Gov. Kate Brown is declaring an emergency and mobilizing Oregon National Guard soldiers in response to an ongoing water quality situation in and around Salem.
Brown’s office said Thursday the troops would bring large portable water tanks—known as water buffaloes—to the Salem area to ease a shortage of bottled water. On Tuesday evening, the city of Salem announced officials had detected low levels of cyanotoxins in the city’s drinking water supply.
The toxins, caused by an algae bloom in Detroit Lake, can cause health problems if ingested by young children and people with compromised immune systems. The Oregon Health Authority has also recommended that Salem-area hospitals not expose patients to procedures using tap water.
“I want to ensure safe drinking water is available to all residents of Salem and Marion County,” Brown said in a statement. “I’m directing Oregon’s Military Department to deploy clean water stations and provide additional support to the community as conditions continue to be closely monitored to ensure the health and safety of Detroit Lake water users.”
The drinking water warning issued by Salem officials on Tuesday prompted a run on bottled water in area supermarkets and has led to unconfirmed reports of price-gouging.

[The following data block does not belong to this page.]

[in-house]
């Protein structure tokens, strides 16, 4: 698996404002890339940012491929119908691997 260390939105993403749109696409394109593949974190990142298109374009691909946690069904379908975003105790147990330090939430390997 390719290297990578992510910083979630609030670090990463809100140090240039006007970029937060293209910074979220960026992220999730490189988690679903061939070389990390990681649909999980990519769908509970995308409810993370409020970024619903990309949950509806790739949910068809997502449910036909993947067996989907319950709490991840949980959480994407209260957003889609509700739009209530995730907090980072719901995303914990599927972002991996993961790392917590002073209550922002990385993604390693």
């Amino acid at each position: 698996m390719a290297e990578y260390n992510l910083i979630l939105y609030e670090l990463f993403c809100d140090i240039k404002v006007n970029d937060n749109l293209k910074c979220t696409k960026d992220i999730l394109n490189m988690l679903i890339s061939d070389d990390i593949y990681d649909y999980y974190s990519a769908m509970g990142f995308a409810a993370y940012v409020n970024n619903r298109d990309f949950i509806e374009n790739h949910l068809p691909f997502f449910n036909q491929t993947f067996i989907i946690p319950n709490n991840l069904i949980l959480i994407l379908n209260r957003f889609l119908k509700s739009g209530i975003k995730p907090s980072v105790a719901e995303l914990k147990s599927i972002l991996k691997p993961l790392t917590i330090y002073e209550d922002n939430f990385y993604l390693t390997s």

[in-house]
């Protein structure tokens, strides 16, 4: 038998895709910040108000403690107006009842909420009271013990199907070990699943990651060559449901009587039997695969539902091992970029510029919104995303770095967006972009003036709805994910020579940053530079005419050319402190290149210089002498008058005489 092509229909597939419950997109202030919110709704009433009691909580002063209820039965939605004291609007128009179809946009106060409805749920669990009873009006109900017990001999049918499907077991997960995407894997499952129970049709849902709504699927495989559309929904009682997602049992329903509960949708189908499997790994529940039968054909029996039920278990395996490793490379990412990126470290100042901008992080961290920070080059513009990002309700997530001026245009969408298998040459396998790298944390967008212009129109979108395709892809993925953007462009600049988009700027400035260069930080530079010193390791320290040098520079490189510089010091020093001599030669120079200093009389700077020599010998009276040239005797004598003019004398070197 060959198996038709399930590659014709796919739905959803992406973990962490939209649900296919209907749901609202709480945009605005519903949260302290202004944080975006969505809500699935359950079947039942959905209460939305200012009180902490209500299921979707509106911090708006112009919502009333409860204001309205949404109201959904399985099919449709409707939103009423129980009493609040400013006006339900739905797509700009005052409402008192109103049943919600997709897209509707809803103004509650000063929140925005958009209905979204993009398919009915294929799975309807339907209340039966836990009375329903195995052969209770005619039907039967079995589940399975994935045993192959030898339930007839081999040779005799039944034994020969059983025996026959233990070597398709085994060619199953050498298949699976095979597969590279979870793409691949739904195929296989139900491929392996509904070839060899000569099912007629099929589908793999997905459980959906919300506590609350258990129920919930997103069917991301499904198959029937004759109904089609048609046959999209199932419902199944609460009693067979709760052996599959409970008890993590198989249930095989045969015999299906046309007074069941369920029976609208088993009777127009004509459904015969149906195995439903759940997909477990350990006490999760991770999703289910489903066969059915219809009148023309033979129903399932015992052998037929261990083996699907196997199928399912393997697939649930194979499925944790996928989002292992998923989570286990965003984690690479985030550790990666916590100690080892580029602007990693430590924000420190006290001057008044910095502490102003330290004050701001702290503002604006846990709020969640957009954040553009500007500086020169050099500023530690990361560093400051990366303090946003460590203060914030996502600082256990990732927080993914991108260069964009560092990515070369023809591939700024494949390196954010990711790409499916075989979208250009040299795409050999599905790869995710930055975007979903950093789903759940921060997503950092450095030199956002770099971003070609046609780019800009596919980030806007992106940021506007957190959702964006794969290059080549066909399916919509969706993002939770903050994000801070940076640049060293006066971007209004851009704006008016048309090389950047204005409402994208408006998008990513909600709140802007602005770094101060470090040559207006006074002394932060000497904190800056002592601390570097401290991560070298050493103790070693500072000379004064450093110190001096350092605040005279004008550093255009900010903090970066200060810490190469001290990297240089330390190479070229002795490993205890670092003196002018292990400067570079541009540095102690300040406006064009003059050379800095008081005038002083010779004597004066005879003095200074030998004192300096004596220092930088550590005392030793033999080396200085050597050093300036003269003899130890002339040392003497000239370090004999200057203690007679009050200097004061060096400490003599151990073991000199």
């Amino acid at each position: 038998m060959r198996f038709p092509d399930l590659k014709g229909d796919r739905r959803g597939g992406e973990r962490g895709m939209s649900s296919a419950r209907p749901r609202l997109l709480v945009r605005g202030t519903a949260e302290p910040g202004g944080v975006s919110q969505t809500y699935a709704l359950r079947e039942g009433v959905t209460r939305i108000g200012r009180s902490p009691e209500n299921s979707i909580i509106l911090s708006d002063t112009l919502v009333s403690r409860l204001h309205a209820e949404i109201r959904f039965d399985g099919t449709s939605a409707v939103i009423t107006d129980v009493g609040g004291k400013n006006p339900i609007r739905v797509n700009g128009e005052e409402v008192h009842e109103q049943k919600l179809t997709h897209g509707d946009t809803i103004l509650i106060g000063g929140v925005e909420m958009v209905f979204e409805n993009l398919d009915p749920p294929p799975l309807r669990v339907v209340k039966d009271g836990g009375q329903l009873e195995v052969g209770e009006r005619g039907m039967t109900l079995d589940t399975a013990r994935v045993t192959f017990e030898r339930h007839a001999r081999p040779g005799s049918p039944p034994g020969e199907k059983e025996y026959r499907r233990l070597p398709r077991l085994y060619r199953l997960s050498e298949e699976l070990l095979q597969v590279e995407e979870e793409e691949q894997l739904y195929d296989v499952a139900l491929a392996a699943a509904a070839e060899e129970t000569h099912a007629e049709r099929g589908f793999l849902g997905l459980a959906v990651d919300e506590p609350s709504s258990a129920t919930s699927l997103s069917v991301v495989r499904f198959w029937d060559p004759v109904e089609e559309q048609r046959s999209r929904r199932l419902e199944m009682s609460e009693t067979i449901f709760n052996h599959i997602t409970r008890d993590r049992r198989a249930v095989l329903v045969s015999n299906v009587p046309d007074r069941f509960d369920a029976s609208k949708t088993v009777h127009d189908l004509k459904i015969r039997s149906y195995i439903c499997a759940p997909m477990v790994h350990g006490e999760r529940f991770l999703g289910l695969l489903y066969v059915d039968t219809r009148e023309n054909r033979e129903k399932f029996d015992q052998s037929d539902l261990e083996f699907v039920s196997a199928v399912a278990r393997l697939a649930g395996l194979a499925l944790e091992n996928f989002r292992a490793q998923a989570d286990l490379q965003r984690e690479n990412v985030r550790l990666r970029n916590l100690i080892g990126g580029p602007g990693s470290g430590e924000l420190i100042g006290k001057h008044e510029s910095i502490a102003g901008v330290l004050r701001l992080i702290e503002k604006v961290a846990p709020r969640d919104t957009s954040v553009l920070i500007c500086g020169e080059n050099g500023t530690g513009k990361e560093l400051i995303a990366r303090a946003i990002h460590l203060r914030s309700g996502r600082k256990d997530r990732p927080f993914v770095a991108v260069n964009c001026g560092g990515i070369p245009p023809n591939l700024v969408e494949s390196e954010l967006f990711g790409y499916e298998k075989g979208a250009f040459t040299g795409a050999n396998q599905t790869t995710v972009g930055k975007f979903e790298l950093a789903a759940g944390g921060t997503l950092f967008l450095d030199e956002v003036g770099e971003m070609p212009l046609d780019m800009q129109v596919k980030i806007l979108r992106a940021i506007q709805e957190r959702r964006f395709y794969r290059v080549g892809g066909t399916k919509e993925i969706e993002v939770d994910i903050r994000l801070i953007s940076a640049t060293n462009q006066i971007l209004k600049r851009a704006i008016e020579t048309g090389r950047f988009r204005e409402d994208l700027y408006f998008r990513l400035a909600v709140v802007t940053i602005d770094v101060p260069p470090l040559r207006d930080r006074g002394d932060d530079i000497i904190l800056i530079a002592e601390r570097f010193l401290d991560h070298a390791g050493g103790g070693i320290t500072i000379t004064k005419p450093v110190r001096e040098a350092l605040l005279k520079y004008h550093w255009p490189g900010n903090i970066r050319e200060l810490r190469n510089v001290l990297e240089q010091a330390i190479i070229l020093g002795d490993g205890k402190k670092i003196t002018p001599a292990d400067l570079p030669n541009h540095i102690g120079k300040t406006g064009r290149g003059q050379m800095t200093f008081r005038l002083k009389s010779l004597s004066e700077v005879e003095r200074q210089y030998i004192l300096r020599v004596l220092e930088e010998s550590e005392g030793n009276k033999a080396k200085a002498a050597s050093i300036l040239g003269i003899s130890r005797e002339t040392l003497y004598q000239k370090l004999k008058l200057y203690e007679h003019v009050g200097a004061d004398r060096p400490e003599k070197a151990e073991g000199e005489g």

Brown’s office began looking into the possibility of mobilizing the National Guard on Wednesday. The governor made the decision Thursday morning.
It’s unclear how many troops will be deployed to the area, or for how long. Officials at the Oregon Military Department planned to hold a press conference at 2:30 p.m. on Thursday to reveal more details.
The governor’s office says it’s sending 10 water stations to five locations within the cities of Salem and Stayton. The locations of those stations aren’t yet available. Salem’s water system serves a population of around 200,000—including the communities of Turner and Stayton.
Declaring an emergency in Marion and Polk counties isn’t a prerequisite for calling in Guard troops, one official said, but helps pay for the deployment. It will also allow Attorney General Ellen Rosenblum to investigate whether price gouging has occurred during the water advisory due to “abnormal disruption of the market.” Gouging in such circumstances is defined as 15 percent or more above the normal price.
According to spokeswoman Kristina Edmunson, the Oregon Department of Justice has received 15 to 20 complaints about price gouging since the water notice was issued.
They include reports of a Safeway charging $25 for cases of bottled water, and of a gas station in Brooks charging nearly $48 per case.
A video posted to Facebook on May 29—just hours after the alert went out—shows cases of water sitting on the floor of the Brooks station, with makeshift prices scrawled in printer paper and taped onto them.
The city of Salem said new water test results received Thursday showed cyanotoxin levels had not improved.